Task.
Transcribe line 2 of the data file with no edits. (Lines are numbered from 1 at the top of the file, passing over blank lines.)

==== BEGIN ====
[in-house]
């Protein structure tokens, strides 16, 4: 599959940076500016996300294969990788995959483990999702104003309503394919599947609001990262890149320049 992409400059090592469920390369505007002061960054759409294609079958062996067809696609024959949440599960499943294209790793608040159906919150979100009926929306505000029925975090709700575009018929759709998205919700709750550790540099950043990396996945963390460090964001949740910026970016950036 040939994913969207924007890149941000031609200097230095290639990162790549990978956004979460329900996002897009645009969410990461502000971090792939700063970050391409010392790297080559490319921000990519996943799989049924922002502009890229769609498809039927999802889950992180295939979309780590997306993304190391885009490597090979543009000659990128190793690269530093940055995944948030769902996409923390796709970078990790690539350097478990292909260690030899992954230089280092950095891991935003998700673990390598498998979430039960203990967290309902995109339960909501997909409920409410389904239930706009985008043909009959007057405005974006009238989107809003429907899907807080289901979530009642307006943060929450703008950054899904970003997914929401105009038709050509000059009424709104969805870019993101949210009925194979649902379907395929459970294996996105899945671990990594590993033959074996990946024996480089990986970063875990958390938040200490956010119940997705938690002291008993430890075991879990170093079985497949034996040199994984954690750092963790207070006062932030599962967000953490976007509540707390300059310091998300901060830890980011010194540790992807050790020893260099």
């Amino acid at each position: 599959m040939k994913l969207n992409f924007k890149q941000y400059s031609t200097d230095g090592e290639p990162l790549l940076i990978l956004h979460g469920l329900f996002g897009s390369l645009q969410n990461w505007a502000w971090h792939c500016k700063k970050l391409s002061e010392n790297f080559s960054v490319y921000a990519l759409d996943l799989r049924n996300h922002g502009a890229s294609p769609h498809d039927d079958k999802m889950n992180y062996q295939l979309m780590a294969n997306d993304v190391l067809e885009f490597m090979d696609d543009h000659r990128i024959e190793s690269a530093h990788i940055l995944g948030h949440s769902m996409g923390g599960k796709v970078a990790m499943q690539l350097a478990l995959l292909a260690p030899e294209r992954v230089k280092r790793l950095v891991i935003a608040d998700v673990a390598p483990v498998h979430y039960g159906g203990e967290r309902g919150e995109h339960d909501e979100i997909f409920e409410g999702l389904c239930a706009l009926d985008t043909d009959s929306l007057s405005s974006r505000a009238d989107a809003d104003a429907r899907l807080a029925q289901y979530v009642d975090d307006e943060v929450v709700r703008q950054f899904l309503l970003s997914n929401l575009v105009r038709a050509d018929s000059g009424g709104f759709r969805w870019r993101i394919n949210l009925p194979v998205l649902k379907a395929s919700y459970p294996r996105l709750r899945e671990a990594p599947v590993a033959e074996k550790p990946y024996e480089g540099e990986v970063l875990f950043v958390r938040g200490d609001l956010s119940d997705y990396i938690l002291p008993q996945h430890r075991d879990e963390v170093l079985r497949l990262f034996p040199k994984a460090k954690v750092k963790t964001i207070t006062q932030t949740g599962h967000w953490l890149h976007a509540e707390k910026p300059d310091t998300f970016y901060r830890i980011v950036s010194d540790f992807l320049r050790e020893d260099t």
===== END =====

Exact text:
């Protein structure tokens, strides 16, 4: 599959940076500016996300294969990788995959483990999702104003309503394919599947609001990262890149320049 992409400059090592469920390369505007002061960054759409294609079958062996067809696609024959949440599960499943294209790793608040159906919150979100009926929306505000029925975090709700575009018929759709998205919700709750550790540099950043990396996945963390460090964001949740910026970016950036 040939994913969207924007890149941000031609200097230095290639990162790549990978956004979460329900996002897009645009969410990461502000971090792939700063970050391409010392790297080559490319921000990519996943799989049924922002502009890229769609498809039927999802889950992180295939979309780590997306993304190391885009490597090979543009000659990128190793690269530093940055995944948030769902996409923390796709970078990790690539350097478990292909260690030899992954230089280092950095891991935003998700673990390598498998979430039960203990967290309902995109339960909501997909409920409410389904239930706009985008043909009959007057405005974006009238989107809003429907899907807080289901979530009642307006943060929450703008950054899904970003997914929401105009038709050509000059009424709104969805870019993101949210009925194979649902379907395929459970294996996105899945671990990594590993033959074996990946024996480089990986970063875990958390938040200490956010119940997705938690002291008993430890075991879990170093079985497949034996040199994984954690750092963790207070006062932030599962967000953490976007509540707390300059310091998300901060830890980011010194540790992807050790020893260099």